The Tribunal found that a normal disciplinary process was undertaken, which was handled reasonably and as sympathetically as possible by the Respondent. It further found that the investigation/disciplinary/dismissal process was not suggested, prompted or engineered (whether alone or in conjunction with other employees) in bad faith (for example, in order to remove the potential problems which the Complainant might cause) and that the process actually commenced was in the event based on one or more real and reasonable grounds (i.e. was not a sham) and was conducted reasonably. Thus, in any event, the investigation/disciplinary/dismissal process would fall under Section 4(3) and so would not constitute bullying under the Act.

Leaving aside the issue of the investigation/ disciplinary/dismissal process, there was also the issue of whether there were individual instances of bullying. It was claimed that each or all of the incidents constituted bullying under Section 4. The Tribunal ruled that none of the alleged incidents caused or had the purpose of causing the Complainant alarm, distress, humiliation or intimidation in breach of the Act. It added that had the Complainant viewed any of the incidents as sufficiently serious to have caused her to feel any of the prescribed emotions in breach of the Act, then "...she surely would have raised a grievance at the time, or at least would have articulated a complaint to someone sufficiently strongly for there to be evidence that there had been such a breach of the Act."

In respect of each element of the bullying claim, the hurdle which the Complainant did not succeed in overcoming was proving that she had suffered any of the emotions prescribed in the Act (i.e. alarm, distress, humiliation or intimidation). Save for her own, the Complainant did not put in any evidence in this regard, for example, from third parties (family members, colleagues, for example) who could corroborate that she had suffered any of the prescribed emotions. Accordingly, the Complainant's various claims that the Respondent bullied her in breach of the Act failed.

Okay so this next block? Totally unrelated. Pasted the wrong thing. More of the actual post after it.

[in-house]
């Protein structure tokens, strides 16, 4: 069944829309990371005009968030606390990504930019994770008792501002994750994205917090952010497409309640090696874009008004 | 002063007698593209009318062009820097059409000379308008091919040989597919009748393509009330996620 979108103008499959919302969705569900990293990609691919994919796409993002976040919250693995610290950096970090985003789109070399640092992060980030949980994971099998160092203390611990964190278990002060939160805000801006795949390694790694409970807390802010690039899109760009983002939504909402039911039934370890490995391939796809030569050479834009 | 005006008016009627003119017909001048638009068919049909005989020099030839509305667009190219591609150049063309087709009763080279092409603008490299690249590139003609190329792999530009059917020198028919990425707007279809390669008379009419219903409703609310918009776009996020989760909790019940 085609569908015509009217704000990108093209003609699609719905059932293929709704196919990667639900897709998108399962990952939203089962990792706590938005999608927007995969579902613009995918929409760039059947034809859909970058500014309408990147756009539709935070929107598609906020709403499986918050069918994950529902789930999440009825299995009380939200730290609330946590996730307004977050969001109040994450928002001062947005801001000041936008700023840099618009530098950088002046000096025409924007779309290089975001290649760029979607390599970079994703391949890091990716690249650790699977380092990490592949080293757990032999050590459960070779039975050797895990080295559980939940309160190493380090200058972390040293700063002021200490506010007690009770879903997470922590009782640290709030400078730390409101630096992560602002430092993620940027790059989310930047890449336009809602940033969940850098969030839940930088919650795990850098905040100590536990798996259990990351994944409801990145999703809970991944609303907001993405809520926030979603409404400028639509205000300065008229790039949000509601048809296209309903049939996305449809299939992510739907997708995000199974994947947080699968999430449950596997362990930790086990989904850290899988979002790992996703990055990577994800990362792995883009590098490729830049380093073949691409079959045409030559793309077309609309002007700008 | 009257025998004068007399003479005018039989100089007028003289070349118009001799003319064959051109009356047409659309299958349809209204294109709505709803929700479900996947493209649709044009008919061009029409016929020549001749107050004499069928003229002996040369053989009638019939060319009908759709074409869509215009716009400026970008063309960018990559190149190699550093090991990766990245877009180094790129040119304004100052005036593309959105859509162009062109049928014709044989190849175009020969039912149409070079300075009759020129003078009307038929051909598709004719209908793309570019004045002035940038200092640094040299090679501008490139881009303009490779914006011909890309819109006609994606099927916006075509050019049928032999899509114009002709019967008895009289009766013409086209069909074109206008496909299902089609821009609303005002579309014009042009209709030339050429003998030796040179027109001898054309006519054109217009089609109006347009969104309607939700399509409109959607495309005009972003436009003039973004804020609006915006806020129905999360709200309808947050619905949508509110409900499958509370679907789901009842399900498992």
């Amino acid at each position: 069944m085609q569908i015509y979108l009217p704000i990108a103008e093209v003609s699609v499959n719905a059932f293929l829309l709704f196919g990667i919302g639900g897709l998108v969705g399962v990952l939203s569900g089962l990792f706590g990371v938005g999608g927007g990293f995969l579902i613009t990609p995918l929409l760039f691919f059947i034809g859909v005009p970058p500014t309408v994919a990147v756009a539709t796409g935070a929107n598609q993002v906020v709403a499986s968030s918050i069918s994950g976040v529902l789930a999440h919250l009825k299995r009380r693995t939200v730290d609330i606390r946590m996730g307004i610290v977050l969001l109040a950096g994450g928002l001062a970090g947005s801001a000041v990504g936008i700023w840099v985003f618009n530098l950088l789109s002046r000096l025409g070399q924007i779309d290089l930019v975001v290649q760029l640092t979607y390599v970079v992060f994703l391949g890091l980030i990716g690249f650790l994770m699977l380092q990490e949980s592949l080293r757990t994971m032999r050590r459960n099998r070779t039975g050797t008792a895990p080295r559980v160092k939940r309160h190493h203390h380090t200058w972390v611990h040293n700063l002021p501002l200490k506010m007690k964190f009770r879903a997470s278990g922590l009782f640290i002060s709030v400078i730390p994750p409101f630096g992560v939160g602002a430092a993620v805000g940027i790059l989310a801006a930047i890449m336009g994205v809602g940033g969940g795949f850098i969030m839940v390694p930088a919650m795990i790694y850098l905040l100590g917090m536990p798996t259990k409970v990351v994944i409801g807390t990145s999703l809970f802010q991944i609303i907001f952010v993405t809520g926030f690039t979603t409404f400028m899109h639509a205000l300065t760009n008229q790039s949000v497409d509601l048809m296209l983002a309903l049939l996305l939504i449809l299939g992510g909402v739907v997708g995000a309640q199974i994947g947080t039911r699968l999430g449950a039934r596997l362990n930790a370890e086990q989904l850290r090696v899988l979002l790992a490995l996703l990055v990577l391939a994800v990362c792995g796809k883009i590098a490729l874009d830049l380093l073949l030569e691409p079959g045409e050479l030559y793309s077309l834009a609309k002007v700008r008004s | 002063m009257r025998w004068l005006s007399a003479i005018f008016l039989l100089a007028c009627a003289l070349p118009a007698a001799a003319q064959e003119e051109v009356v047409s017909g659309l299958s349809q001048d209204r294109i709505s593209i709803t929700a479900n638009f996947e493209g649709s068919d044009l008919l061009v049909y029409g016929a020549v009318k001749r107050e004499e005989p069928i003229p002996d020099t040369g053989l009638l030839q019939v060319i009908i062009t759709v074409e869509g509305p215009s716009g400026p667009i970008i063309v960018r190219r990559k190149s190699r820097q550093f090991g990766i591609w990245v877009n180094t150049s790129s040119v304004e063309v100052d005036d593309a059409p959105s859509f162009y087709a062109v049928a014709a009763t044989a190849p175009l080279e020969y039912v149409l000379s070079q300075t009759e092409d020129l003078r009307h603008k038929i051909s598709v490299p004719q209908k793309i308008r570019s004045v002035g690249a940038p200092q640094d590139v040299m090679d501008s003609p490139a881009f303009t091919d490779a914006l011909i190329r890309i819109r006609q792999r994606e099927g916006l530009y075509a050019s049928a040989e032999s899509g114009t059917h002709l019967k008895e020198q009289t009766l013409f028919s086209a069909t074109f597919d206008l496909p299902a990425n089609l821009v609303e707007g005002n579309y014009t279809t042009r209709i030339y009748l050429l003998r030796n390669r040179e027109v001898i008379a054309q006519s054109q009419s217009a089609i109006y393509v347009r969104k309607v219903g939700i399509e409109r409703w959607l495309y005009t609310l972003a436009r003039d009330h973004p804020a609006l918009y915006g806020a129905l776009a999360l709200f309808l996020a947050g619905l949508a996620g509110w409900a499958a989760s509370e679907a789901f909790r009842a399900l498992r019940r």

The Tribunal went onto say that '...had the Complainant succeeded in surmounting this hurdle, I accept that, as per Section 4(2) of the Act, "punishment imposed without justification", one of the statutory examples of bullying, would include a conspiracy to commence and the undertaking of a sham investigation/disciplinary/dismissal process. However, dismissing an employee (preceded by a disciplinary process) on its own cannot amount to bullying conduct if (i) the employee did not thereby experience alarm, distress, humiliation or intimidation; or (ii) the process was justified; or (iii) the process was reasonable action under the exclusionary Section 4(3) of the Act.'

As regards the victimisation claim, the Tribunal found that the Complainant had not discharged the burden of proof that there was any connection between the encounters with a fellow employee and the Complainant and the events leading up to the investigation/ disciplinary/dismissal process and/or the process itself and as such the Respondent had not contravened Section 7 of the Act.

Originally published by www.gibraltarlawyers.com.

The content of this article is intended to provide a general guide to the subject matter. Specialist advice should be sought about your specific circumstances.